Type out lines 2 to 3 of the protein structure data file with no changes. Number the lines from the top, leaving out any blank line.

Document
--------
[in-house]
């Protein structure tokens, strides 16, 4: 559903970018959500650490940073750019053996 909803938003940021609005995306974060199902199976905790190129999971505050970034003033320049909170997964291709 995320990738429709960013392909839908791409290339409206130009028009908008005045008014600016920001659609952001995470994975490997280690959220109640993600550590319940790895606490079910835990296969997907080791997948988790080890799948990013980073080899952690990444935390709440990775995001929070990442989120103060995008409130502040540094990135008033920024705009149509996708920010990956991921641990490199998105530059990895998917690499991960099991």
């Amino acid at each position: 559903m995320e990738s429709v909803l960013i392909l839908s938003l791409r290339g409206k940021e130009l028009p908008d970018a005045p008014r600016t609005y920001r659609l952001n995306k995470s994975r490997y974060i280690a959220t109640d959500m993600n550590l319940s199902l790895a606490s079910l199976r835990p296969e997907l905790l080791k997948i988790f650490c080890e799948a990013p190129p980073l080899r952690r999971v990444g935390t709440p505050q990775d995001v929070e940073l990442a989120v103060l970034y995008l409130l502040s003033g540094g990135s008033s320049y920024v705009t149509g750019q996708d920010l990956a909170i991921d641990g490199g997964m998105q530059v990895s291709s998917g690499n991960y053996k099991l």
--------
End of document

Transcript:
């Protein structure tokens, strides 16, 4: 559903970018959500650490940073750019053996 909803938003940021609005995306974060199902199976905790190129999971505050970034003033320049909170997964291709 995320990738429709960013392909839908791409290339409206130009028009908008005045008014600016920001659609952001995470994975490997280690959220109640993600550590319940790895606490079910835990296969997907080791997948988790080890799948990013980073080899952690990444935390709440990775995001929070990442989120103060995008409130502040540094990135008033920024705009149509996708920010990956991921641990490199998105530059990895998917690499991960099991």
């Amino acid at each position: 559903m995320e990738s429709v909803l960013i392909l839908s938003l791409r290339g409206k940021e130009l028009p908008d970018a005045p008014r600016t609005y920001r659609l952001n995306k995470s994975r490997y974060i280690a959220t109640d959500m993600n550590l319940s199902l790895a606490s079910l199976r835990p296969e997907l905790l080791k997948i988790f650490c080890e799948a990013p190129p980073l080899r952690r999971v990444g935390t709440p505050q990775d995001v929070e940073l990442a989120v103060l970034y995008l409130l502040s003033g540094g990135s008033s320049y920024v705009t149509g750019q996708d920010l990956a909170i991921d641990g490199g997964m998105q530059v990895s291709s998917g690499n991960y053996k099991l």